Signs of Dementia

Our memory can be affected by a variety of factors such as stress, tiredness or even medications. As we age our memory might not be what it once was but there is a strong difference between this and dementia. Dementia not only affects a person's memory it also can affect cognition, physical ability and behaviour as brain function declines.

The onset of dementia can be very concerning. Though symptoms can vary, if your loved one is showing a variety of the below signs it's important to speak to a healthcare professional and seek a full assessment.

Memory Loss

One of the most common and early signs of dementia is frequent memory loss and forgetfulness. This will happen more regularly and frequently than the average person of their age.

Hiding or Losing Items

The memory loss caused by dementia may lead them to forget where they have put an item. However, due to changes in behaviour and personality, they may also revert to hiding or hoarding objects.

Difficulty with Familiar Tasks

This may be from missing a key component to a usual task such as forgetting clothing or keys to having difficulty dressing at all or preparing a meal.

Disorientation

Someone with dementia may have difficulties remembering a familiar route, they may feel confused as to how they got to their current location or even temporarily believe they are at a past time in their life.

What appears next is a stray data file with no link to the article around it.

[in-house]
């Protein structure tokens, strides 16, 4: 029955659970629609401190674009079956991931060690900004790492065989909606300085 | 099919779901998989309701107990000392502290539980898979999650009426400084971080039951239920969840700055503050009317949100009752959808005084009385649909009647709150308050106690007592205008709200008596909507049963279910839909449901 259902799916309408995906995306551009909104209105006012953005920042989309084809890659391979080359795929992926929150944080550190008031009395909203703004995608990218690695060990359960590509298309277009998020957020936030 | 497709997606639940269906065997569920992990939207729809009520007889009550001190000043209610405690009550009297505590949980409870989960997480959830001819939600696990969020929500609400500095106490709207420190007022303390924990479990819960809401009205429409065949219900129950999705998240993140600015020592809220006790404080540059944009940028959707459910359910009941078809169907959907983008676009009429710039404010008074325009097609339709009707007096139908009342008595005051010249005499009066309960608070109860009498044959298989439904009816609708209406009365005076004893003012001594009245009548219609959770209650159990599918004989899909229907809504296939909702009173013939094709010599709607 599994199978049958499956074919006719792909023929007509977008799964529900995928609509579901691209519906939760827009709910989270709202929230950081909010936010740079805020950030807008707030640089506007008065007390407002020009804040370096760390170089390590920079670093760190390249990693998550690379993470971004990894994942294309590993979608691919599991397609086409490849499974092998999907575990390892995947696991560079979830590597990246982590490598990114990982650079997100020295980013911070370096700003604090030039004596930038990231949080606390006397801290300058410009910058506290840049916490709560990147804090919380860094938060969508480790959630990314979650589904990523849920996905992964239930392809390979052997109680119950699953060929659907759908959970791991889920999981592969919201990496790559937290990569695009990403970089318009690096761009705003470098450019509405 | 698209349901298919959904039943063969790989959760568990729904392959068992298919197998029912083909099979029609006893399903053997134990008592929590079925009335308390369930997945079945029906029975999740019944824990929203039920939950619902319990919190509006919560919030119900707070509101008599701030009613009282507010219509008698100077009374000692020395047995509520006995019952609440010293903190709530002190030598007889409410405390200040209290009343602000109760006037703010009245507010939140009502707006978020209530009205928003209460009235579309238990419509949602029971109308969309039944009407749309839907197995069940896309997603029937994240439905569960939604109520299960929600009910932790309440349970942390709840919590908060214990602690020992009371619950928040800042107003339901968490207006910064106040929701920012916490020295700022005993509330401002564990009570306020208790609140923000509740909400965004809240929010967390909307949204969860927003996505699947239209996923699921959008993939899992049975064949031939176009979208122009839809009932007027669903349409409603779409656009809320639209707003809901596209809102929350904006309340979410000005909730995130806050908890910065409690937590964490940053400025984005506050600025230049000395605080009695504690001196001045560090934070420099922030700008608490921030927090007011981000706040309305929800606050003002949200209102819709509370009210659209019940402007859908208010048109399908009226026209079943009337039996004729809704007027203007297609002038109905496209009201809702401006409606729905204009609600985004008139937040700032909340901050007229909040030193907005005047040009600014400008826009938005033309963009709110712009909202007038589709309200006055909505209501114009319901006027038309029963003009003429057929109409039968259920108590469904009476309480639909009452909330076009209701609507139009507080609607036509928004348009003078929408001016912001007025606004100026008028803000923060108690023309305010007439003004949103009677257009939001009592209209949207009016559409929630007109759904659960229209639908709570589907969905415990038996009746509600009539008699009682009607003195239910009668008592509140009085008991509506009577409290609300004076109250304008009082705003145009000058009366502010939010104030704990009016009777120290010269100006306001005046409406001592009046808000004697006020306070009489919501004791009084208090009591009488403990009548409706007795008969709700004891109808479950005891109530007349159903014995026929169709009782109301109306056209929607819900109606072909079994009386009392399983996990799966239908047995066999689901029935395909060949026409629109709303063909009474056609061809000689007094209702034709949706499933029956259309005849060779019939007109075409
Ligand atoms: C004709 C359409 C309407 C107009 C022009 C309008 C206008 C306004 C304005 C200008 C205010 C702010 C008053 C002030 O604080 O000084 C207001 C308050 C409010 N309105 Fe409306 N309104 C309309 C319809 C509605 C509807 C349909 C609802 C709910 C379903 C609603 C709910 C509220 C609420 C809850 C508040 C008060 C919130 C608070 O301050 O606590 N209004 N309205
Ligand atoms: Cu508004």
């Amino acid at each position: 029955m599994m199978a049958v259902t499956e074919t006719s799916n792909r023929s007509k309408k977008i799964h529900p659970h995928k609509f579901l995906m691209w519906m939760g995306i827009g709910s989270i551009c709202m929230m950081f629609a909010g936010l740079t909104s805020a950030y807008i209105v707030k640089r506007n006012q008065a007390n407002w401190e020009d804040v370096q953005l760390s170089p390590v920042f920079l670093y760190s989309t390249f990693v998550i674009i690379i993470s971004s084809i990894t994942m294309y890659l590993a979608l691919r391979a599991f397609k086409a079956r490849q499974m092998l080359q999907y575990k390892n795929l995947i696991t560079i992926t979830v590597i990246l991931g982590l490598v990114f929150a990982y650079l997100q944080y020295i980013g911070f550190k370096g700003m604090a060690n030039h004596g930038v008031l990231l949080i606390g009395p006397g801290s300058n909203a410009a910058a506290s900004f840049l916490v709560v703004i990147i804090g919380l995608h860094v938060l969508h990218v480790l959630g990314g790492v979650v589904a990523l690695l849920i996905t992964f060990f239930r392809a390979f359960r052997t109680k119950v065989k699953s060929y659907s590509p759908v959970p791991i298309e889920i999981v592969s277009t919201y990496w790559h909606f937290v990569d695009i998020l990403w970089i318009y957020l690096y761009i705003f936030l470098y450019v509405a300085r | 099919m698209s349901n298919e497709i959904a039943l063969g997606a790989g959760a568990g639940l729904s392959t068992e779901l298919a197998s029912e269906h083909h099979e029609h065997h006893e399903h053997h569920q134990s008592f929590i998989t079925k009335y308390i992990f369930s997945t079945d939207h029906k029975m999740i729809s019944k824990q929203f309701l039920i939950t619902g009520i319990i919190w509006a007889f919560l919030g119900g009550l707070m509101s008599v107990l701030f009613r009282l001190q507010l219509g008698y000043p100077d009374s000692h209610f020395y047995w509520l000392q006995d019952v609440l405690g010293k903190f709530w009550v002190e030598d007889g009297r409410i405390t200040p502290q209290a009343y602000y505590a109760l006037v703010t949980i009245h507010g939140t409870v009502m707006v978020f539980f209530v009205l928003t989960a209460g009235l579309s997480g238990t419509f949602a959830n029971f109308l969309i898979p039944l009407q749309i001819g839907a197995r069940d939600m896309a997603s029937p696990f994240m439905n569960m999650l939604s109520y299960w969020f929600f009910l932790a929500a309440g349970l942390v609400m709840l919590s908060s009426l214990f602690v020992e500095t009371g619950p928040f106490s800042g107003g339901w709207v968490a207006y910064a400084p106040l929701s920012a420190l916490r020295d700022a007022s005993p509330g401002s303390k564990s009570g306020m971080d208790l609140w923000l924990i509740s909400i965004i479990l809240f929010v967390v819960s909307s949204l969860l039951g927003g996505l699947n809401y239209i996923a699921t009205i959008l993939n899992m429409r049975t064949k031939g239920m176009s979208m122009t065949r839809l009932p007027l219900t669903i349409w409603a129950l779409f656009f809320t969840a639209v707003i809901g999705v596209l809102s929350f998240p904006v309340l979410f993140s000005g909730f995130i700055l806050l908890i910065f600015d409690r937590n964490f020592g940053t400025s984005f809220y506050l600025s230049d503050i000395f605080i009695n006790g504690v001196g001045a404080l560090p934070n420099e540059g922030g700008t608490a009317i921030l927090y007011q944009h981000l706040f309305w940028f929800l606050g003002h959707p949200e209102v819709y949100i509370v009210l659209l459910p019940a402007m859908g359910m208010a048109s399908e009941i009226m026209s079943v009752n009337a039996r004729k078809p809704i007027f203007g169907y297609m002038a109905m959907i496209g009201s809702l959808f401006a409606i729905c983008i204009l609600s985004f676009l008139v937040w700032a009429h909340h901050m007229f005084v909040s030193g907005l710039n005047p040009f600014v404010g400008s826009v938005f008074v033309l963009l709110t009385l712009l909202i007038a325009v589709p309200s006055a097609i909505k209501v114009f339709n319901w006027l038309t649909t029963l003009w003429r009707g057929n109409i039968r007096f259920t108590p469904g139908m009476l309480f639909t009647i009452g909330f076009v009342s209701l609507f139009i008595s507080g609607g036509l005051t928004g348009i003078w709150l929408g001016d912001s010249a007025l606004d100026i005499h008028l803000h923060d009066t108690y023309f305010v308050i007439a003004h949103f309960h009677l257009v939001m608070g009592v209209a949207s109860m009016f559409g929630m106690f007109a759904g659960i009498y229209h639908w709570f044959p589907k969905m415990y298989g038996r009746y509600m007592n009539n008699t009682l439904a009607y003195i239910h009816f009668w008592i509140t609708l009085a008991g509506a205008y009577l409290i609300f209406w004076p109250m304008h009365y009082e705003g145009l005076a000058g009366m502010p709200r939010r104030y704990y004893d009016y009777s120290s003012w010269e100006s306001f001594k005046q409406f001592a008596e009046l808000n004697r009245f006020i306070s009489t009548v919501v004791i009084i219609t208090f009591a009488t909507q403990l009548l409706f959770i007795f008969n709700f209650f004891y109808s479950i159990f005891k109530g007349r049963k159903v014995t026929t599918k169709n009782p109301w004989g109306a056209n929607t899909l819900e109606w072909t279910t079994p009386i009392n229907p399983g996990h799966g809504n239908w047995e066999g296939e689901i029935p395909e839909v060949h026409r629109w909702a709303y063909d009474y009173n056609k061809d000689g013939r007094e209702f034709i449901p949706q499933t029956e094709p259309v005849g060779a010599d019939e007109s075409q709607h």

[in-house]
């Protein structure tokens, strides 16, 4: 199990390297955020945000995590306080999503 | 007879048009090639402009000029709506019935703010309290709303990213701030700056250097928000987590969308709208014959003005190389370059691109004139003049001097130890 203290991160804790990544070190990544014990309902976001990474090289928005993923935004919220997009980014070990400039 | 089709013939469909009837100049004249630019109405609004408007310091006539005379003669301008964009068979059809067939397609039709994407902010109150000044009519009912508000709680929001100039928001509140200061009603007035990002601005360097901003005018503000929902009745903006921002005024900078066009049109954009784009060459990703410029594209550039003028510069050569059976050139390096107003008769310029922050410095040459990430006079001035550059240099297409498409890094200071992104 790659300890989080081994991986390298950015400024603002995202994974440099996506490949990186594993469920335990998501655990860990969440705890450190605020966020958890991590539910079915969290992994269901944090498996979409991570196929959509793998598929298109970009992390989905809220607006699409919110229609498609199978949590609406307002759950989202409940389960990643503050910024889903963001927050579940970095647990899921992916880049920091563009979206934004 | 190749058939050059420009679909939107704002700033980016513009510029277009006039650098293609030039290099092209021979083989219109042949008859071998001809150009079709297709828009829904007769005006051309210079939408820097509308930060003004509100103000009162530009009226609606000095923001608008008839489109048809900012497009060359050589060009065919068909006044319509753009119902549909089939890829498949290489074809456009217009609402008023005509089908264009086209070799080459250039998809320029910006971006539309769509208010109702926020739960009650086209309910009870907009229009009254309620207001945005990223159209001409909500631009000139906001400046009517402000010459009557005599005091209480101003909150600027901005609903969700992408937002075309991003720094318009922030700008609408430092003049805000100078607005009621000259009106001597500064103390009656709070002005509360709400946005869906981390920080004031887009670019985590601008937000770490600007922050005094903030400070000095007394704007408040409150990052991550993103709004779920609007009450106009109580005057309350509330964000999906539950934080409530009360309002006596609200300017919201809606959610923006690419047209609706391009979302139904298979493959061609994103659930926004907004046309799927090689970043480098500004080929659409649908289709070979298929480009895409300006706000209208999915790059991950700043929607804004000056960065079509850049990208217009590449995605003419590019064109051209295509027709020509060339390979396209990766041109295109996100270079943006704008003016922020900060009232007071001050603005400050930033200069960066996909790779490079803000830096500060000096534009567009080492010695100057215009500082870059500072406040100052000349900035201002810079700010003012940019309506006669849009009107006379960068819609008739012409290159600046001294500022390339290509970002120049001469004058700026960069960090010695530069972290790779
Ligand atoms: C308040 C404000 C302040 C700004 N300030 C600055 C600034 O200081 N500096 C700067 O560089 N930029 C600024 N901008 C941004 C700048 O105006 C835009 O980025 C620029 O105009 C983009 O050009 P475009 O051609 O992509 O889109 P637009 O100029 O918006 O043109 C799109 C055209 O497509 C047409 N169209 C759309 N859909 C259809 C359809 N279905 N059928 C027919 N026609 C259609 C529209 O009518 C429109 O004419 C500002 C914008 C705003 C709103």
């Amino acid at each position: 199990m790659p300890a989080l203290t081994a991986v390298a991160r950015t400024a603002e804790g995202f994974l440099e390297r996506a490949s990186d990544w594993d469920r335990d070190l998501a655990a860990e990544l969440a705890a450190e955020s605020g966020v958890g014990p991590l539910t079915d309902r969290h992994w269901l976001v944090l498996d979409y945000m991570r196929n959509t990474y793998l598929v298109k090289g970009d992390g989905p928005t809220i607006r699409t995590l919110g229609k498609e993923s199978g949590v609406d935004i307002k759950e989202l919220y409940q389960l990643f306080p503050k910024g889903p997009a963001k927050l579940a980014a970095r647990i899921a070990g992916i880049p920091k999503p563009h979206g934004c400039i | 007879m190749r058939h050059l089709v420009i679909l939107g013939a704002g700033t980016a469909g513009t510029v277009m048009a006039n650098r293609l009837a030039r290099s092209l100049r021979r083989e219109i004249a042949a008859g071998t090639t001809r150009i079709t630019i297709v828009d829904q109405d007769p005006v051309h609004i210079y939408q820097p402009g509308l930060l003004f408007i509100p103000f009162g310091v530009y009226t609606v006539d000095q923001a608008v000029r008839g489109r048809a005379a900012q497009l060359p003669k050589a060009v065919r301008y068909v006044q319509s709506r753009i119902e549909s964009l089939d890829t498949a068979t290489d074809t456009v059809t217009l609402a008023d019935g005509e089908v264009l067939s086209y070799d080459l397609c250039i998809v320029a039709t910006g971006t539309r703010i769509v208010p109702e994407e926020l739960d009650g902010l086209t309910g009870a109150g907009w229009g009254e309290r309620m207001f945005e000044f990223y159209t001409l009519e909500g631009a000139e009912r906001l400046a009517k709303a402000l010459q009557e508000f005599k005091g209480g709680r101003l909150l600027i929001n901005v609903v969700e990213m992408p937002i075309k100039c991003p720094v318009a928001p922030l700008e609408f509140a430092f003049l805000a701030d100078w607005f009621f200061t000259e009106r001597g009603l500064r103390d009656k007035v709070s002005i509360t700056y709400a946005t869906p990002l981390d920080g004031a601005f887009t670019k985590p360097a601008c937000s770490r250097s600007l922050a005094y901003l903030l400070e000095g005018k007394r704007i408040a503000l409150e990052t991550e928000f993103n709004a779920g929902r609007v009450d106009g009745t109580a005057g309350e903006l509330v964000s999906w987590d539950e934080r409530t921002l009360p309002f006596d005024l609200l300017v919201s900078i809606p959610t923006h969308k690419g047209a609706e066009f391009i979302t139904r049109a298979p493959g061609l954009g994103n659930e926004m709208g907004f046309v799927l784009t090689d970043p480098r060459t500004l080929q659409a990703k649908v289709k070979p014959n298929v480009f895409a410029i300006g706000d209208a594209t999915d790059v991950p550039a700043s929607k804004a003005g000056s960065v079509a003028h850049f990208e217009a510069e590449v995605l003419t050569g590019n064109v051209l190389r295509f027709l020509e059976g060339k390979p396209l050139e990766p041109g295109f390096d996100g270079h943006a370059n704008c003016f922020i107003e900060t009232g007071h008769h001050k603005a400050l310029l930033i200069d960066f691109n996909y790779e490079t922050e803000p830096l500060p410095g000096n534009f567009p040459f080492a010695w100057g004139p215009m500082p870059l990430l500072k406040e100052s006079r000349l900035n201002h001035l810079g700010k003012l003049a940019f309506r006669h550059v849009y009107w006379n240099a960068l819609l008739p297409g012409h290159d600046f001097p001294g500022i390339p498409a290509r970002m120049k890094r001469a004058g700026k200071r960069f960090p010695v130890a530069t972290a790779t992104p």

Language and Communication

We often find trouble finding the right words but with dementia even making sentences may be difficult. They may have trouble with words, use the incorrect words or have trouble understanding others. This can be very frustrating and following conversations difficult for them.

Restlessness

People with dementia can become agitated or restless, this can be compounded by their difficulty communicating. Restlessness can be caused by pain or discomfort, hunger, thirst or the need to toilet. It can also be the frustration of trying to communicate.

Changes in Sleeping Patterns

Sleep is crucial for our mental and physical health but, living with dementia can greatly affect sleep patterns. Some people may sleep all day, others may wake constantly even getting dressed and starting their routine at unusual times of night. Dementia can greatly disrupt the body clock but it is also important to make sure there are not other factors disrupting sleep such as mental health, pain or illness

Repetition

Repetition can be caused by memory loss, confusion or difficulty communicating their needs. It's important to remain patient, be clear with your answers and try to look for the underlying reason for the questions for example, do they need the bathroom or are they feeling anxious?

Poor Judgement

Dementia can cause poor judgement such as lack of social awareness, use of inappropriate words or dress. This can even extend to poor spatial awareness or direction which can be dangerous partaking certain activities formally carried out such as driving.

Mood, Personality or Behavioural Changes

If you notice rapid changes in moods, personality or behaviour it could be signs of dementia. Mood changes could be becoming angry or emotional which is understandable given the confusion and frustration caused by living with dementia. It is important to try to find out what is causing the distress or changes and to try to emotionally support the person with dementia.

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